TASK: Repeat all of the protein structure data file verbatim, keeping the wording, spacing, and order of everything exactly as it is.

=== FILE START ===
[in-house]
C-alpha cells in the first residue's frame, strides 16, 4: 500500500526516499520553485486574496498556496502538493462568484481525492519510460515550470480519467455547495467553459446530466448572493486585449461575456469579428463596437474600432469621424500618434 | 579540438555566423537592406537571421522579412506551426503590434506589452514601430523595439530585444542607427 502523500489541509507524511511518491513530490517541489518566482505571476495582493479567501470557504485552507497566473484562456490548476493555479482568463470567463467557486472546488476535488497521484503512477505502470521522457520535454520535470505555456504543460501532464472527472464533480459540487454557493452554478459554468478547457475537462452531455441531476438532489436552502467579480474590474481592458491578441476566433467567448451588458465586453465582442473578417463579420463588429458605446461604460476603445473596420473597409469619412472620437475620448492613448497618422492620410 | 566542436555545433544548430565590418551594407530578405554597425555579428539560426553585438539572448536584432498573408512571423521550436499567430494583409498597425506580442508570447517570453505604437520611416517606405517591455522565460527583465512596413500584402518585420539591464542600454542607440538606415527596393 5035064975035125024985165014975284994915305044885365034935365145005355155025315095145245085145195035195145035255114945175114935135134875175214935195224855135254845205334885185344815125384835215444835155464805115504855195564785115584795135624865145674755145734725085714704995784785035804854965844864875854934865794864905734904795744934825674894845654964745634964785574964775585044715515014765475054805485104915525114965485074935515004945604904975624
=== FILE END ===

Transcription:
[in-house]
C-alpha cells in the first residue's frame, strides 16, 4: 500500500526516499520553485486574496498556496502538493462568484481525492519510460515550470480519467455547495467553459446530466448572493486585449461575456469579428463596437474600432469621424500618434 | 579540438555566423537592406537571421522579412506551426503590434506589452514601430523595439530585444542607427 502523500489541509507524511511518491513530490517541489518566482505571476495582493479567501470557504485552507497566473484562456490548476493555479482568463470567463467557486472546488476535488497521484503512477505502470521522457520535454520535470505555456504543460501532464472527472464533480459540487454557493452554478459554468478547457475537462452531455441531476438532489436552502467579480474590474481592458491578441476566433467567448451588458465586453465582442473578417463579420463588429458605446461604460476603445473596420473597409469619412472620437475620448492613448497618422492620410 | 566542436555545433544548430565590418551594407530578405554597425555579428539560426553585438539572448536584432498573408512571423521550436499567430494583409498597425506580442508570447517570453505604437520611416517606405517591455522565460527583465512596413500584402518585420539591464542600454542607440538606415527596393 5035064975035125024985165014975284994915305044885365034935365145005355155025315095145245085145195035195145035255114945175114935135134875175214935195224855135254845205334885185344815125384835215444835155464805115504855195564785115584795135624865145674755145734725085714704995784785035804854965844864875854934865794864905734904795744934825674894845654964745634964785574964775585044715515014765475054805485104915525114965485074935515004945604904975624